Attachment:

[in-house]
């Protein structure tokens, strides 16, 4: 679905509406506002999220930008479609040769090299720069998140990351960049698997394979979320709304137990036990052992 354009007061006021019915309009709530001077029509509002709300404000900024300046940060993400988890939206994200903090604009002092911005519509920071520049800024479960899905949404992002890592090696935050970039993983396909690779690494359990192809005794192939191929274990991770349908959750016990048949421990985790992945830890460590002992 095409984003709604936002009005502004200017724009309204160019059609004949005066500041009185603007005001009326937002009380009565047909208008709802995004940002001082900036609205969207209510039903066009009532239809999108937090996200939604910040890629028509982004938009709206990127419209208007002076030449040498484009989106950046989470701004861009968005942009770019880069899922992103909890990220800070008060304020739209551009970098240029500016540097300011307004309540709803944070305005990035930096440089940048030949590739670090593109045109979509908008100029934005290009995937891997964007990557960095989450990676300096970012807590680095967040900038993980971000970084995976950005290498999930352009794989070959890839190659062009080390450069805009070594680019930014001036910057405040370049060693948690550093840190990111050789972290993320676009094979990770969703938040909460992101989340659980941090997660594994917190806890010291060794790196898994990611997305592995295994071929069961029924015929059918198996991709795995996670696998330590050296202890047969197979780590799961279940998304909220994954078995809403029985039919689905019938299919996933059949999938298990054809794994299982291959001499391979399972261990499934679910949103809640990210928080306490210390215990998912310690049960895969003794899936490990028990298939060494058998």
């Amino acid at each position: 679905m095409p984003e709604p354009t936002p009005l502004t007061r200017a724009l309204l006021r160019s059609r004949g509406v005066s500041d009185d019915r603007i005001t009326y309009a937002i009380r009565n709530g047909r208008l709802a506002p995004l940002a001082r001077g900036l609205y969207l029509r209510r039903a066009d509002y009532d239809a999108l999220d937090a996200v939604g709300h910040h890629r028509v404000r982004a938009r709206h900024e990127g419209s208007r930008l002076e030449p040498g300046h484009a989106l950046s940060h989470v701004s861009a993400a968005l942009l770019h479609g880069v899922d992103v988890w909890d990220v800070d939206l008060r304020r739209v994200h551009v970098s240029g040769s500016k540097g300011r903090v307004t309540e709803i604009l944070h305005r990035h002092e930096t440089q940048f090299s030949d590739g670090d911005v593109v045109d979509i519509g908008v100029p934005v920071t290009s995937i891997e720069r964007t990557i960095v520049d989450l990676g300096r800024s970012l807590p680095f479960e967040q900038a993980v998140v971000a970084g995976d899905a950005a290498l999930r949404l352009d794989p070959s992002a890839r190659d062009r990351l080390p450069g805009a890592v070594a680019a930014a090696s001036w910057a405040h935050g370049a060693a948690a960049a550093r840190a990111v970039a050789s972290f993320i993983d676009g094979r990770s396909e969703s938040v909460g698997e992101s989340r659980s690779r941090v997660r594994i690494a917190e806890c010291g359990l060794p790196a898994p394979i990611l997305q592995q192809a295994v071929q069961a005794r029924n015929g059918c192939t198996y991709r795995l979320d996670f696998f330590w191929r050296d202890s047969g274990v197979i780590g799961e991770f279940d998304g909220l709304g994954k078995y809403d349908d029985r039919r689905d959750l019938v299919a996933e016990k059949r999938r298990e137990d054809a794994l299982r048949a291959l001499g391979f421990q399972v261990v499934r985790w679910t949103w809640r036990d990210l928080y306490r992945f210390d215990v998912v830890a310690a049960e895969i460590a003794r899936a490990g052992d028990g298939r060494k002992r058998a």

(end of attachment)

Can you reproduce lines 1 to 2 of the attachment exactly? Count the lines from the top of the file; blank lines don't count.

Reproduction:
[in-house]
């Protein structure tokens, strides 16, 4: 679905509406506002999220930008479609040769090299720069998140990351960049698997394979979320709304137990036990052992 354009007061006021019915309009709530001077029509509002709300404000900024300046940060993400988890939206994200903090604009002092911005519509920071520049800024479960899905949404992002890592090696935050970039993983396909690779690494359990192809005794192939191929274990991770349908959750016990048949421990985790992945830890460590002992 095409984003709604936002009005502004200017724009309204160019059609004949005066500041009185603007005001009326937002009380009565047909208008709802995004940002001082900036609205969207209510039903066009009532239809999108937090996200939604910040890629028509982004938009709206990127419209208007002076030449040498484009989106950046989470701004861009968005942009770019880069899922992103909890990220800070008060304020739209551009970098240029500016540097300011307004309540709803944070305005990035930096440089940048030949590739670090593109045109979509908008100029934005290009995937891997964007990557960095989450990676300096970012807590680095967040900038993980971000970084995976950005290498999930352009794989070959890839190659062009080390450069805009070594680019930014001036910057405040370049060693948690550093840190990111050789972290993320676009094979990770969703938040909460992101989340659980941090997660594994917190806890010291060794790196898994990611997305592995295994071929069961029924015929059918198996991709795995996670696998330590050296202890047969197979780590799961279940998304909220994954078995809403029985039919689905019938299919996933059949999938298990054809794994299982291959001499391979399972261990499934679910949103809640990210928080306490210390215990998912310690049960895969003794899936490990028990298939060494058998």